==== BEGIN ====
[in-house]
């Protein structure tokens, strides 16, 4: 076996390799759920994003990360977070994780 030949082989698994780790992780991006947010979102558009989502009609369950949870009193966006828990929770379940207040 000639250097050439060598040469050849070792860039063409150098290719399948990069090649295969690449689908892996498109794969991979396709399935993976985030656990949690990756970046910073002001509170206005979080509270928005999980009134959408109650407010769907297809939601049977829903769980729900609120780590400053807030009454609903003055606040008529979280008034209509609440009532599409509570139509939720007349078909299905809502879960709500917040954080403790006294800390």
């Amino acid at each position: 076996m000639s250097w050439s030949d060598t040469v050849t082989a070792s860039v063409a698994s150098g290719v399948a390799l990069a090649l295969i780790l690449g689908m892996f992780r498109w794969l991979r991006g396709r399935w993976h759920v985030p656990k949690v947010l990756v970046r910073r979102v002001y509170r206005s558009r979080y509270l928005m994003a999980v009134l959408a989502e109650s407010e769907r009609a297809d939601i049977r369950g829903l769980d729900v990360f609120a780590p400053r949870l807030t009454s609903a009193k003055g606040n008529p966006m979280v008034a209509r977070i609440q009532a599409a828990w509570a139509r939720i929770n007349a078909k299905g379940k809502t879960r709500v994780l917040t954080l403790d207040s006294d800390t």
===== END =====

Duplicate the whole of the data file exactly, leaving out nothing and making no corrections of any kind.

[in-house]
């Protein structure tokens, strides 16, 4: 076996390799759920994003990360977070994780 030949082989698994780790992780991006947010979102558009989502009609369950949870009193966006828990929770379940207040 000639250097050439060598040469050849070792860039063409150098290719399948990069090649295969690449689908892996498109794969991979396709399935993976985030656990949690990756970046910073002001509170206005979080509270928005999980009134959408109650407010769907297809939601049977829903769980729900609120780590400053807030009454609903003055606040008529979280008034209509609440009532599409509570139509939720007349078909299905809502879960709500917040954080403790006294800390």
């Amino acid at each position: 076996m000639s250097w050439s030949d060598t040469v050849t082989a070792s860039v063409a698994s150098g290719v399948a390799l990069a090649l295969i780790l690449g689908m892996f992780r498109w794969l991979r991006g396709r399935w993976h759920v985030p656990k949690v947010l990756v970046r910073r979102v002001y509170r206005s558009r979080y509270l928005m994003a999980v009134l959408a989502e109650s407010e769907r009609a297809d939601i049977r369950g829903l769980d729900v990360f609120a780590p400053r949870l807030t009454s609903a009193k003055g606040n008529p966006m979280v008034a209509r977070i609440q009532a599409a828990w509570a139509r939720i929770n007349a078909k299905g379940k809502t879960r709500v994780l917040t954080l403790d207040s006294d800390t």